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I love getting to know other writers, particularly those who work in a literary area other than mine. (That sounds really bad, doesn’t it? This is my area. That over there is yours. Stay out of here.) I love hearing about their work habits, the way they cultivate ideas, how they sharpen their stories. In general, I find more similarities than differences, although the differences can be stark.
Take today’s guest, Jamie DeBree. Like me, she’s an author who lives in Billings, Montana. Like me, she’s holding down a day job and pursuing her novel-writing dreams in her off-hours. Like me, she doesn’t sleep (very much). Unlike me, she writes sexually charged romances. In, uh, doing research for this interview, I read her novel Tempest and was impressed with how well she developed her characters (and, yes, she certainly brought the heat, too). Romance is not my preferred area of reading, but I enjoyed Jamie’s book very much. More than that, I had to find out what led her down this particular path, as a romance writer and the proprietor of her own publishing house, Brazen Snake Books.
Here’s her story:
What lit your fuse for writing? Do you recall an a-ha moment where you thought, “OK, this is what I want to do”?
I think I’ve always “felt” like a writer — it was back in high school that I first voiced my desire to write books. To which my parents very logically responded, “You’re gonna need a real job first.” Turns out, they were right. It was only a few years ago that I really decided to get serious and try to make some money with my writing, but I don’t remember any specific moment, because writing has always just been there, a constant in my life, even during the years I wasn’t writing anything.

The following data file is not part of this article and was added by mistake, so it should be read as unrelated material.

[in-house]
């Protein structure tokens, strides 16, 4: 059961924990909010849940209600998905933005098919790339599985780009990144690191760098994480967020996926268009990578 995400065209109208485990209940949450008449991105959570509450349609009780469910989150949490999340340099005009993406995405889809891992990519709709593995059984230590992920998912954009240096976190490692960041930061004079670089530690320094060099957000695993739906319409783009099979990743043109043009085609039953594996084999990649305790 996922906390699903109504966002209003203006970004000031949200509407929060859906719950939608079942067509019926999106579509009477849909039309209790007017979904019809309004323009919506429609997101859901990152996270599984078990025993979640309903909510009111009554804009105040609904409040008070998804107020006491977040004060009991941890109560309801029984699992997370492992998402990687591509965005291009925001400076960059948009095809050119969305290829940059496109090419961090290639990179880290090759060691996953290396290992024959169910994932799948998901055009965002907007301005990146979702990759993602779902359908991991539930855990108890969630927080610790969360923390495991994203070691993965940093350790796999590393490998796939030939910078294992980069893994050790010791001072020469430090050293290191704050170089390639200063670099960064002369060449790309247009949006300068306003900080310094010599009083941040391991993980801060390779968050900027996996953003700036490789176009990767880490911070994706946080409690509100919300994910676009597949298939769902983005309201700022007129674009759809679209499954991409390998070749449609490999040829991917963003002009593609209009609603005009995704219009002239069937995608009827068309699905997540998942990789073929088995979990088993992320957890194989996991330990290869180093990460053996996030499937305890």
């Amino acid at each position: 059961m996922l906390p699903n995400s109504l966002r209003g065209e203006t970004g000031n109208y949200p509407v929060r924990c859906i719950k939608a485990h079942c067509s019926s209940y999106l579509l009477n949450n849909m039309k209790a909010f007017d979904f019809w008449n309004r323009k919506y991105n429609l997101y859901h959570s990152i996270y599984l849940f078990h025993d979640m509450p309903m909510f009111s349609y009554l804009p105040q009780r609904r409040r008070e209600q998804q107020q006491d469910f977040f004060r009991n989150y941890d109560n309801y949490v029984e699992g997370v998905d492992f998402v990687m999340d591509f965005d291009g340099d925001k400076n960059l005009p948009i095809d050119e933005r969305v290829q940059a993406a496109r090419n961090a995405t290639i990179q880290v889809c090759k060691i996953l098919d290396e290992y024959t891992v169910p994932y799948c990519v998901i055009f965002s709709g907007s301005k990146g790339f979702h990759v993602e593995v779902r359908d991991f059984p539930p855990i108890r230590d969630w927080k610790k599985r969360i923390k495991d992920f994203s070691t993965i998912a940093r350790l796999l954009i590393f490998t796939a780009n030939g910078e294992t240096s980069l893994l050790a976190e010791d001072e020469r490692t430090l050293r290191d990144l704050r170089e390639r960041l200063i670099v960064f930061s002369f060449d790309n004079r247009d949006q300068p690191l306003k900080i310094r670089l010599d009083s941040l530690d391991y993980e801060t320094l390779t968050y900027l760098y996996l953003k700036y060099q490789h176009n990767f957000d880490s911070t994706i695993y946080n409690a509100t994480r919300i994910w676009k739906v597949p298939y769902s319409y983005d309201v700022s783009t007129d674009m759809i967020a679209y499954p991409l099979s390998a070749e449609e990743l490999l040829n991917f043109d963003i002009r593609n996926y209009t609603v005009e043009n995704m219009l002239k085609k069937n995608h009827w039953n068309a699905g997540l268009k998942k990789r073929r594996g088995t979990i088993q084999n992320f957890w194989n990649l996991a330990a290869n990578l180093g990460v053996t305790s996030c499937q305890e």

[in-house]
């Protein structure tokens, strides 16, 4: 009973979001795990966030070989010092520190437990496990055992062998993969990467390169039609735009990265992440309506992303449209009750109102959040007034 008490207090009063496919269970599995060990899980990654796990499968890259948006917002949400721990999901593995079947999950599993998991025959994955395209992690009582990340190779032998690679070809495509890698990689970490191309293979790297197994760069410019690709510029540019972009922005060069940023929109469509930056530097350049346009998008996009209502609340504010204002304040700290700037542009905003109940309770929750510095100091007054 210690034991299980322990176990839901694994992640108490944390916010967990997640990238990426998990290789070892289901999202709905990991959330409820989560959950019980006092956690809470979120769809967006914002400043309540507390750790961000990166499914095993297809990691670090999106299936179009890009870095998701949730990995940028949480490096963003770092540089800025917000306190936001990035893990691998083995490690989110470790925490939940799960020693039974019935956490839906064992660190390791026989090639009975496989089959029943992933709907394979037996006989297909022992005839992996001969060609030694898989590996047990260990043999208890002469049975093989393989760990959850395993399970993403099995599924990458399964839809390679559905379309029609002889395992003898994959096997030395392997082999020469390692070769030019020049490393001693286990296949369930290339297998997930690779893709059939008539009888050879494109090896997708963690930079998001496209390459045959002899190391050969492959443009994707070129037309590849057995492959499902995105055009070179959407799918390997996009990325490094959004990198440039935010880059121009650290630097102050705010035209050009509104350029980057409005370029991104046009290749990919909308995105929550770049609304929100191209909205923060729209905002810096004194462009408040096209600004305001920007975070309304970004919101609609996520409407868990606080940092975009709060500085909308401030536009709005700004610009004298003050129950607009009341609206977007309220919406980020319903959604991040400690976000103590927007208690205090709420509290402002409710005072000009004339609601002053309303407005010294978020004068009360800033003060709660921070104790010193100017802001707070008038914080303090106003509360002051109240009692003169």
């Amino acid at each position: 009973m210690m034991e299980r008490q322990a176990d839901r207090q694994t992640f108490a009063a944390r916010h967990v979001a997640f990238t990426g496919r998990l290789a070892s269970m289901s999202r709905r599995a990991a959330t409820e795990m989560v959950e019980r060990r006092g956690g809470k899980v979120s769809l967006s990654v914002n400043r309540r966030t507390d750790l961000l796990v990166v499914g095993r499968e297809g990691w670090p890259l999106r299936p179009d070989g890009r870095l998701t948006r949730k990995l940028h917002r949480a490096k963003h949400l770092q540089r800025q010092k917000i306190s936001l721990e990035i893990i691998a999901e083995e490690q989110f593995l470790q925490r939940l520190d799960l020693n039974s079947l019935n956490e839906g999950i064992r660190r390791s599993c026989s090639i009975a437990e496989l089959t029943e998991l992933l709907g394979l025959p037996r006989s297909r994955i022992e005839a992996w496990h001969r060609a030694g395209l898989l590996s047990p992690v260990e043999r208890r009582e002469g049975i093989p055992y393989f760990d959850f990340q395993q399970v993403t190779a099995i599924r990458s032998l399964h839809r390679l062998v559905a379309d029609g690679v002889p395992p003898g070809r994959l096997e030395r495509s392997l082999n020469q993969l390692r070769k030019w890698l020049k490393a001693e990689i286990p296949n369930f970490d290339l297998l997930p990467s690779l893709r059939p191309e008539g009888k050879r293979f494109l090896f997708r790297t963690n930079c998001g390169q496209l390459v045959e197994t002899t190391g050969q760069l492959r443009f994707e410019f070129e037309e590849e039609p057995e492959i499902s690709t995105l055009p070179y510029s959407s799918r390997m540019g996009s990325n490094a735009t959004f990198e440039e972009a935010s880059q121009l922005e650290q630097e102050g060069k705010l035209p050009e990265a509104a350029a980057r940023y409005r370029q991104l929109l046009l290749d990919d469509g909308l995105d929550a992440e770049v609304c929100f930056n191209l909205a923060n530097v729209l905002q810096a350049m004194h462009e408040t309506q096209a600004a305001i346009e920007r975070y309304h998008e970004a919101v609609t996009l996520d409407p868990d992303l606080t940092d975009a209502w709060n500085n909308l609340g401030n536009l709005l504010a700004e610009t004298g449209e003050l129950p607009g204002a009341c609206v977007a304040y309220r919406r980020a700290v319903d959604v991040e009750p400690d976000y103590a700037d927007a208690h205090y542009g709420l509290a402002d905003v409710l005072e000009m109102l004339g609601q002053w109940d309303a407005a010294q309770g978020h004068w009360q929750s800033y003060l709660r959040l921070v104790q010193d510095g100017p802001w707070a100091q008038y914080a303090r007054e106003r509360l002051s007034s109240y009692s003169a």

You came into the business as a committed independent, even though your genre is certainly well-covered by traditional publishing houses. What was behind that decision?
When I was young and dreaming of being a writer, I always thought I’d self-publish my writing. I’ve always tended toward the control-freak side of things, and I’m kind of an outsider anyways, so doing it myself fits my personality. When I finally decided to actively work at publishing my books and joined the online writing community, I was hit on all sides by the “self-publishing is bad and self-publishers suck” stigma, and bought into it for a while. But the whole process of trying to write for a specific line, the hoops (that had nothing to do with writing) required to even get a manuscript on an editor’s desk and the fact that as a new author I wouldn’t be making much money anyways was just so overwhelmingly against the idea of building a successful career that I nearly quit writing altogether. It wasn’t what I wanted from my writing experience. That’s when I hit that question I think all writers eventually have to come to terms with: “Why am I doing this?”
I decided that the reason I wanted to write was simply to entertain people. And to do that, I didn’t need a publishing contract with a house, I just needed a venue. I started posting a draft on my blog, I got some nice comments, and at the same time, self-publishing was starting to be a more acceptable option (the stigma is still there, but it’s far easier to deal with these days). Excited that finally I could do it myself, I jumped into the self-pub pool and haven’t looked back since I made my first sale.
You and I have talked a fair amount about characterization. Why is it so important to your sexually charged stories?
Characters are the heart of any story, in my opinion. My characters drive the plot, and what they’re thinking and feeling at any given time is what keeps that all-important sexual tension high, and determines what happens next both in the story and in their growing relationship. To that end, I do my best to get deep into my character’s heads and pay attention to what they would logically be thinking and feeling from moment to moment and write from that, even if it doesn’t fit the plot I originally envisioned. I think this makes the entire relationship more realistic than if I try to make it fit a certain “box,” though it does get pretty messy sometimes as far as fears, insecurities and stubbornness go. Unlike real life though, the relationships in my books always work out in the end — usually without any extra help from me.